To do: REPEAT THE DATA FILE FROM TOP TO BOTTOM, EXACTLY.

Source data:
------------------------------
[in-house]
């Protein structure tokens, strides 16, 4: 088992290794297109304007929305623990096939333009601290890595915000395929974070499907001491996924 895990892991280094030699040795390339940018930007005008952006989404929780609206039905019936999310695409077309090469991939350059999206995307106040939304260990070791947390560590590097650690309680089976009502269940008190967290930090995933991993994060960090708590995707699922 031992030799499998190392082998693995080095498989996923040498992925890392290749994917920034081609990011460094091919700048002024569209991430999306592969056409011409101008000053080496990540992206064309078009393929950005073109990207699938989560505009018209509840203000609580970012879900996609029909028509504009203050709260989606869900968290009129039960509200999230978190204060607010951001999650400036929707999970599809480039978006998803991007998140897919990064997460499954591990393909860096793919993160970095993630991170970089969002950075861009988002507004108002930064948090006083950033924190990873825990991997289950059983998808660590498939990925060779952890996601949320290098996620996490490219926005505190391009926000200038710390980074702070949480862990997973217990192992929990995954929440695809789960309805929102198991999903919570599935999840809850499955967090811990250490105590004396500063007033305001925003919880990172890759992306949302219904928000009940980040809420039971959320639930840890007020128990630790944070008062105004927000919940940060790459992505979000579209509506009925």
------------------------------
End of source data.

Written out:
[in-house]
């Protein structure tokens, strides 16, 4: 088992290794297109304007929305623990096939333009601290890595915000395929974070499907001491996924 895990892991280094030699040795390339940018930007005008952006989404929780609206039905019936999310695409077309090469991939350059999206995307106040939304260990070791947390560590590097650690309680089976009502269940008190967290930090995933991993994060960090708590995707699922 031992030799499998190392082998693995080095498989996923040498992925890392290749994917920034081609990011460094091919700048002024569209991430999306592969056409011409101008000053080496990540992206064309078009393929950005073109990207699938989560505009018209509840203000609580970012879900996609029909028509504009203050709260989606869900968290009129039960509200999230978190204060607010951001999650400036929707999970599809480039978006998803991007998140897919990064997460499954591990393909860096793919993160970095993630991170970089969002950075861009988002507004108002930064948090006083950033924190990873825990991997289950059983998808660590498939990925060779952890996601949320290098996620996490490219926005505190391009926000200038710390980074702070949480862990997973217990192992929990995954929440695809789960309805929102198991999903919570599935999840809850499955967090811990250490105590004396500063007033305001925003919880990172890759992306949302219904928000009940980040809420039971959320639930840890007020128990630790944070008062105004927000919940940060790459992505979000579209509506009925």